Mead Carney Fine Art presents ‘Lost Angels’, an exhibition of carefully curated silver gelatin photographs from the series the Iconic Sixties taken by legendary Hollywood actor and photographer Dennis Hopper alongside a series of new works by California based artist Russell Young. This collaborative series of work will be presented in a special exhibition at Mead Carney Gallery, Mayfair, London, from July 24th until September 20th, 2014.

The first artist permitted access to The Hopper Art Trust’s visual archive since Hopper’s death in 2010; Young has selected a series of Hopper’s photographs that capture the renowned Californian motorcycle club the Hells Angels. These images resonate with both Young and Hopper’s continual fascination with the ethos of the ‘American dream’ and its often dark side; this is the most prominent thematic link between the two artists. However, their foundation in photography and bold pop sensibility that is present in their practices also creates a strong artistic connection.

Young invites us to engage with these figures of American counter-culture, the so-called ‘renegades of the road’, in a playful yet historically charged manner. His juxtaposition of colour and composition creates a montage of movement and energy during a time when America began to actively demand and celebrate the freedom of expression and individuality. The subjects are the physical manifestations of the angst and rebellion being explored then in its various amalgamations; now freer, but a little lost as to what to do with the liberation they were activating.

Young himself met Hopper while on a film set many years ago, where they spent an afternoon musing on modern American society, photography and filmography, and their life philosophies. This chance meeting further solidifies the connection and adds significantly to the narrative between Young and Hopper. It laid the groundwork for a concrete layering of their histories and initiated the literal and artistic dialogue for Young’s personal interpretations of Hopper’s works.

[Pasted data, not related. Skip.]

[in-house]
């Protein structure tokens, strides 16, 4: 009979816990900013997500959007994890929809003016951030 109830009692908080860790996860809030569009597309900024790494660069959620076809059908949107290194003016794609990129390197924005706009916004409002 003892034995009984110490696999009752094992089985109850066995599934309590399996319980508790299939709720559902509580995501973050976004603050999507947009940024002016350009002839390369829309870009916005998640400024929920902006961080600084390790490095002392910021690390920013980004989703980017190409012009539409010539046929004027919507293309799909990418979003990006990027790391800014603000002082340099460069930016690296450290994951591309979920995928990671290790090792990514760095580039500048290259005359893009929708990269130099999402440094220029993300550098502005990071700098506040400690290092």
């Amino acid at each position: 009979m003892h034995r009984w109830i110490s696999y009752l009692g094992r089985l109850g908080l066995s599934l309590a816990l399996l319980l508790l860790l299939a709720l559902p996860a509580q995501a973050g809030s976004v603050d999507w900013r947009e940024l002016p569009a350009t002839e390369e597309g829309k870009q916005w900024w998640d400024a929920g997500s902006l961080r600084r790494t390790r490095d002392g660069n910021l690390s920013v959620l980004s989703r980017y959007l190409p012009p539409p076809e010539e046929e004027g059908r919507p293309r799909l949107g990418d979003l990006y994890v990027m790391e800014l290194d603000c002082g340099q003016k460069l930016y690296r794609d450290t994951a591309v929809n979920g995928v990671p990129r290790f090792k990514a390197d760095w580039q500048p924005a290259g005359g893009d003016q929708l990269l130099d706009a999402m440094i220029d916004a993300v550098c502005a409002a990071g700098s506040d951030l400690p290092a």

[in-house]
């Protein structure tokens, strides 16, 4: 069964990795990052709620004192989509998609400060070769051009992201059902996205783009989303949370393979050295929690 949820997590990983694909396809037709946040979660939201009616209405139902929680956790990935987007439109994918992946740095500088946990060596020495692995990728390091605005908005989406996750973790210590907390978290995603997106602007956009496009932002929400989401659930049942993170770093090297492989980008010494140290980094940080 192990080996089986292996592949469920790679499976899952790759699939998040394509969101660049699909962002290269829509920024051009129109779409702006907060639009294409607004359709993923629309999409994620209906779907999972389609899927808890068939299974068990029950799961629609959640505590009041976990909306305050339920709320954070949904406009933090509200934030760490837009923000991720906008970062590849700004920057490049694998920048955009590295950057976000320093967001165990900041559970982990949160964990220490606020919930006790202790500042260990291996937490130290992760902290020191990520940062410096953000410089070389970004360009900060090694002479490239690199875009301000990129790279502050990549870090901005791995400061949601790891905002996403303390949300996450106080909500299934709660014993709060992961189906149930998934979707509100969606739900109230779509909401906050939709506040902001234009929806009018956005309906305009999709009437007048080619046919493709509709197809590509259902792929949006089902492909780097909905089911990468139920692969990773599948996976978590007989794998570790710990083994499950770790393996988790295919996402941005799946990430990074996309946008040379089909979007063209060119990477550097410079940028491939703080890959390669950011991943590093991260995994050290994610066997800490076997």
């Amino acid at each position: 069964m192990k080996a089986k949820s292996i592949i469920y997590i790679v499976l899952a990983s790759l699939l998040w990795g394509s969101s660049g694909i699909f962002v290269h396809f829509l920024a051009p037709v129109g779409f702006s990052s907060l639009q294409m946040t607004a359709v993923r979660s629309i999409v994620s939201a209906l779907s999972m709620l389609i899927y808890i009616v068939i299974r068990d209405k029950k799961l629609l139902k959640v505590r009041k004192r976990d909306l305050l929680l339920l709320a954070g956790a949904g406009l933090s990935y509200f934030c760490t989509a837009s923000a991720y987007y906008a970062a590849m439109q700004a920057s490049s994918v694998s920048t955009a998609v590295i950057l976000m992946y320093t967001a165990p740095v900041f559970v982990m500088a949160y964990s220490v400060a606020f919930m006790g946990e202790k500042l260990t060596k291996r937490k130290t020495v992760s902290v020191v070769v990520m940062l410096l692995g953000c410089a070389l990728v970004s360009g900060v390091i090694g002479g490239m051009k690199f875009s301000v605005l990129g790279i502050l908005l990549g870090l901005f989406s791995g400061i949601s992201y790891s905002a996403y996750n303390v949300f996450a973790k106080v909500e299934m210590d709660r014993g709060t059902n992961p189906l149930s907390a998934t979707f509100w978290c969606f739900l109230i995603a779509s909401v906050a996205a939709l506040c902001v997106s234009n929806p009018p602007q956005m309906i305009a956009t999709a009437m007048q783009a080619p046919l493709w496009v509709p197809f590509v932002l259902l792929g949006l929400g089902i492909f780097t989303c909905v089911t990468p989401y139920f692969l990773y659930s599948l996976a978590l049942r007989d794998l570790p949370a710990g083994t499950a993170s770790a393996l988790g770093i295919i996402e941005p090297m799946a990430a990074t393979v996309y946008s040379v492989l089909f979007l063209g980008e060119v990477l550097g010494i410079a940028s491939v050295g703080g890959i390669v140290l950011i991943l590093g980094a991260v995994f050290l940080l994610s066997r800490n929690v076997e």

Mead Carney Gallery is privileged to have on loan from The Andy Warhol Museum the Dennis Hopper related piece Screen Tests, 1964 -66 in it’s window frontage for the duration of the exhibition. This public display not only engages the cityscape and its viewers but also contextualises the exhibition from the origin of pop art and the original 1960s artists whose focus was not only on creating their own work but on collaborating with each other in multiple mediums including translation of each other’s concepts and participation in each other’s projects. This particular work, filmed by Andy Warhol, features a young Dennis Hopper, sitting silent, often still but sometimes moving, in front of the camera.